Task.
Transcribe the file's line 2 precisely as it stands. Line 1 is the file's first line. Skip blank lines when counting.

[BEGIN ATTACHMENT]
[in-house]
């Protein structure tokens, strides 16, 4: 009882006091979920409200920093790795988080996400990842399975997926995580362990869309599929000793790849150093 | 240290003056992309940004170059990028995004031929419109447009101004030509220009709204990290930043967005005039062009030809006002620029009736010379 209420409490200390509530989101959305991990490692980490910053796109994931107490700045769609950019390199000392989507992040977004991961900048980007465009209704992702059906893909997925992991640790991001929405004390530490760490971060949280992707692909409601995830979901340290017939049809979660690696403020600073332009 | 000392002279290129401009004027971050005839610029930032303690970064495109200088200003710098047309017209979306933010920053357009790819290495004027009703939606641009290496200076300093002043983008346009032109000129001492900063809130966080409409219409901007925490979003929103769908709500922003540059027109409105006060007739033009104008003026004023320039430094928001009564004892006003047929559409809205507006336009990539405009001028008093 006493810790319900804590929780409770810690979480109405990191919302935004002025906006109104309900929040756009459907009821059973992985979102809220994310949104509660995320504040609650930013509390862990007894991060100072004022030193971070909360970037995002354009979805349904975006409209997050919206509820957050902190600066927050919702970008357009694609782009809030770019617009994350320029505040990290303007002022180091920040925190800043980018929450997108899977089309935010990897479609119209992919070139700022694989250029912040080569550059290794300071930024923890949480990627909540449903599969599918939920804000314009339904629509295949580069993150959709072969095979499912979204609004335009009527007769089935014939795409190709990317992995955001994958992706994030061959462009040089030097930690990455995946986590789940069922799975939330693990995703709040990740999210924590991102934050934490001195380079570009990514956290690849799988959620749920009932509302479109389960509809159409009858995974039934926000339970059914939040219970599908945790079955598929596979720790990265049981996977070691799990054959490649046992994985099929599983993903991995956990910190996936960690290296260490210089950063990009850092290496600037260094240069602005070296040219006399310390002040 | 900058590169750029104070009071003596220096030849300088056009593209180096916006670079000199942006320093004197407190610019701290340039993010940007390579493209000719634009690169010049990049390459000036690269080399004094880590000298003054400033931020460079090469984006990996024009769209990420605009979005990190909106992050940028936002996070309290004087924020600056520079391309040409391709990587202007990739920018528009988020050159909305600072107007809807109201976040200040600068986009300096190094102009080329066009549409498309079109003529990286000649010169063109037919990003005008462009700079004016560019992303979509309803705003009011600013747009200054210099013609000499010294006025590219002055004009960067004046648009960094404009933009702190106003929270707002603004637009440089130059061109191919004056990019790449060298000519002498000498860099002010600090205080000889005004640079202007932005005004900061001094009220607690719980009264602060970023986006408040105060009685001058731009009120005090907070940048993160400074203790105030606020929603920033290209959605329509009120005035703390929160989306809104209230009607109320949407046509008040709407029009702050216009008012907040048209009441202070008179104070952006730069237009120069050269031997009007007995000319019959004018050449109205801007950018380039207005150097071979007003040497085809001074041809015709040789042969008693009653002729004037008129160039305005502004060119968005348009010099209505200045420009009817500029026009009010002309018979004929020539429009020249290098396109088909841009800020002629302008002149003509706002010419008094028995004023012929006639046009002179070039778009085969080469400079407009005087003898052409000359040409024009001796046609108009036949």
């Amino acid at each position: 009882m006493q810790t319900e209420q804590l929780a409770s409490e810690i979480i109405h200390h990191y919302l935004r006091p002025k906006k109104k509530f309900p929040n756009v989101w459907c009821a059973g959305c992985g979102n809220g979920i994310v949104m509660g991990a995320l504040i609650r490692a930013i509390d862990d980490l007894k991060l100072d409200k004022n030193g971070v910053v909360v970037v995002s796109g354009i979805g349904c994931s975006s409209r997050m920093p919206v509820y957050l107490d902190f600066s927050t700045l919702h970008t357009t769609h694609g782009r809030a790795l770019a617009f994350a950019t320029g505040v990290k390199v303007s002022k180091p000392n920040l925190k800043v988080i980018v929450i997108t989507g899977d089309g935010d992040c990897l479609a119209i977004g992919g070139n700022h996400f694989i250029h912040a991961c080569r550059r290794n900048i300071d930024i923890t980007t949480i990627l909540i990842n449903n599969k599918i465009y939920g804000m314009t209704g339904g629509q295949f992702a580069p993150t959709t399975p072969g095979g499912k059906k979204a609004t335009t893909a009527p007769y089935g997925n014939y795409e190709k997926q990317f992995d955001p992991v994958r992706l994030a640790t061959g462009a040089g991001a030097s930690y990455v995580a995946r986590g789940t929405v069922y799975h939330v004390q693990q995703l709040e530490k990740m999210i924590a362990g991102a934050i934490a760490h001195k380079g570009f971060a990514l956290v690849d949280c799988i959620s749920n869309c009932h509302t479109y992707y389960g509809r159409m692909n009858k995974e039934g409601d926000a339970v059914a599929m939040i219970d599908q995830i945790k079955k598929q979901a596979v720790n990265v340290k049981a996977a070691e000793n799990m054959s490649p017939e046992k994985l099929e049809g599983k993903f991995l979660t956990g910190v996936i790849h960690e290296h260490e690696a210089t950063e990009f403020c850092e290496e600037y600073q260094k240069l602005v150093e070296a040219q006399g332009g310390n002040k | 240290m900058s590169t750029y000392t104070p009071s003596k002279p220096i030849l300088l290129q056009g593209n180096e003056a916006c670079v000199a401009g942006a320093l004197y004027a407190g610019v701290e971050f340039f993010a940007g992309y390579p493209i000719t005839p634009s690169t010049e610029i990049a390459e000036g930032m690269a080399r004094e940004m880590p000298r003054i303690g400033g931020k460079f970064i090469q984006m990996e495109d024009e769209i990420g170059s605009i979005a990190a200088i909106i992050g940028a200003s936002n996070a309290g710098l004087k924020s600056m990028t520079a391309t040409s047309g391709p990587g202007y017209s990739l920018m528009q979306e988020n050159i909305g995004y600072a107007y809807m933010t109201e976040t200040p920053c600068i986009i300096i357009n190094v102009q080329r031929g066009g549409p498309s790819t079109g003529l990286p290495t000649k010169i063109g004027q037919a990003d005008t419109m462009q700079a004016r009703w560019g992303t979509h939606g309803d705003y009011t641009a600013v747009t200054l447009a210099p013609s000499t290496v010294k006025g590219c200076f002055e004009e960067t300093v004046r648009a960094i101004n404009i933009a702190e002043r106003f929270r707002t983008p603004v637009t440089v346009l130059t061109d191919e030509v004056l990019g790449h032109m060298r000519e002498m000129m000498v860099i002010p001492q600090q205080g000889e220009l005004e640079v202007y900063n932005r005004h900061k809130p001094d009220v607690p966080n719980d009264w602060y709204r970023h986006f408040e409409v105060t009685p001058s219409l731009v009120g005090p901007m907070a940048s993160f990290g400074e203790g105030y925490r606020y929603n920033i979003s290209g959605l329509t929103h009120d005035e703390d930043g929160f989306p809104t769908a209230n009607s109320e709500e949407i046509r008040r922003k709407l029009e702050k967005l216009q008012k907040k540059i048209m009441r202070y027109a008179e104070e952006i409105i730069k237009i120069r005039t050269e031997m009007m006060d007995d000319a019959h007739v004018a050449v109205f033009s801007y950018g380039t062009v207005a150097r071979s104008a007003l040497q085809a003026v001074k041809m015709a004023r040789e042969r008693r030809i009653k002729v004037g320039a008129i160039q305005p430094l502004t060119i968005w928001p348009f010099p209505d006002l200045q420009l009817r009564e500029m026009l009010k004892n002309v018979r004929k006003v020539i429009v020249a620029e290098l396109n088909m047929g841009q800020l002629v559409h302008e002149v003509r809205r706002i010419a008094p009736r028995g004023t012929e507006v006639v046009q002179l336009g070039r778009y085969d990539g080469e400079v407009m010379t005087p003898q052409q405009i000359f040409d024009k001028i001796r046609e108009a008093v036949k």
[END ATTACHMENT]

């Protein structure tokens, strides 16, 4: 009882006091979920409200920093790795988080996400990842399975997926995580362990869309599929000793790849150093 | 240290003056992309940004170059990028995004031929419109447009101004030509220009709204990290930043967005005039062009030809006002620029009736010379 209420409490200390509530989101959305991990490692980490910053796109994931107490700045769609950019390199000392989507992040977004991961900048980007465009209704992702059906893909997925992991640790991001929405004390530490760490971060949280992707692909409601995830979901340290017939049809979660690696403020600073332009 | 000392002279290129401009004027971050005839610029930032303690970064495109200088200003710098047309017209979306933010920053357009790819290495004027009703939606641009290496200076300093002043983008346009032109000129001492900063809130966080409409219409901007925490979003929103769908709500922003540059027109409105006060007739033009104008003026004023320039430094928001009564004892006003047929559409809205507006336009990539405009001028008093 006493810790319900804590929780409770810690979480109405990191919302935004002025906006109104309900929040756009459907009821059973992985979102809220994310949104509660995320504040609650930013509390862990007894991060100072004022030193971070909360970037995002354009979805349904975006409209997050919206509820957050902190600066927050919702970008357009694609782009809030770019617009994350320029505040990290303007002022180091920040925190800043980018929450997108899977089309935010990897479609119209992919070139700022694989250029912040080569550059290794300071930024923890949480990627909540449903599969599918939920804000314009339904629509295949580069993150959709072969095979499912979204609004335009009527007769089935014939795409190709990317992995955001994958992706994030061959462009040089030097930690990455995946986590789940069922799975939330693990995703709040990740999210924590991102934050934490001195380079570009990514956290690849799988959620749920009932509302479109389960509809159409009858995974039934926000339970059914939040219970599908945790079955598929596979720790990265049981996977070691799990054959490649046992994985099929599983993903991995956990910190996936960690290296260490210089950063990009850092290496600037260094240069602005070296040219006399310390002040 | 900058590169750029104070009071003596220096030849300088056009593209180096916006670079000199942006320093004197407190610019701290340039993010940007390579493209000719634009690169010049990049390459000036690269080399004094880590000298003054400033931020460079090469984006990996024009769209990420605009979005990190909106992050940028936002996070309290004087924020600056520079391309040409391709990587202007990739920018528009988020050159909305600072107007809807109201976040200040600068986009300096190094102009080329066009549409498309079109003529990286000649010169063109037919990003005008462009700079004016560019992303979509309803705003009011600013747009200054210099013609000499010294006025590219002055004009960067004046648009960094404009933009702190106003929270707002603004637009440089130059061109191919004056990019790449060298000519002498000498860099002010600090205080000889005004640079202007932005005004900061001094009220607690719980009264602060970023986006408040105060009685001058731009009120005090907070940048993160400074203790105030606020929603920033290209959605329509009120005035703390929160989306809104209230009607109320949407046509008040709407029009702050216009008012907040048209009441202070008179104070952006730069237009120069050269031997009007007995000319019959004018050449109205801007950018380039207005150097071979007003040497085809001074041809015709040789042969008693009653002729004037008129160039305005502004060119968005348009010099209505200045420009009817500029026009009010002309018979004929020539429009020249290098396109088909841009800020002629302008002149003509706002010419008094028995004023012929006639046009002179070039778009085969080469400079407009005087003898052409000359040409024009001796046609108009036949």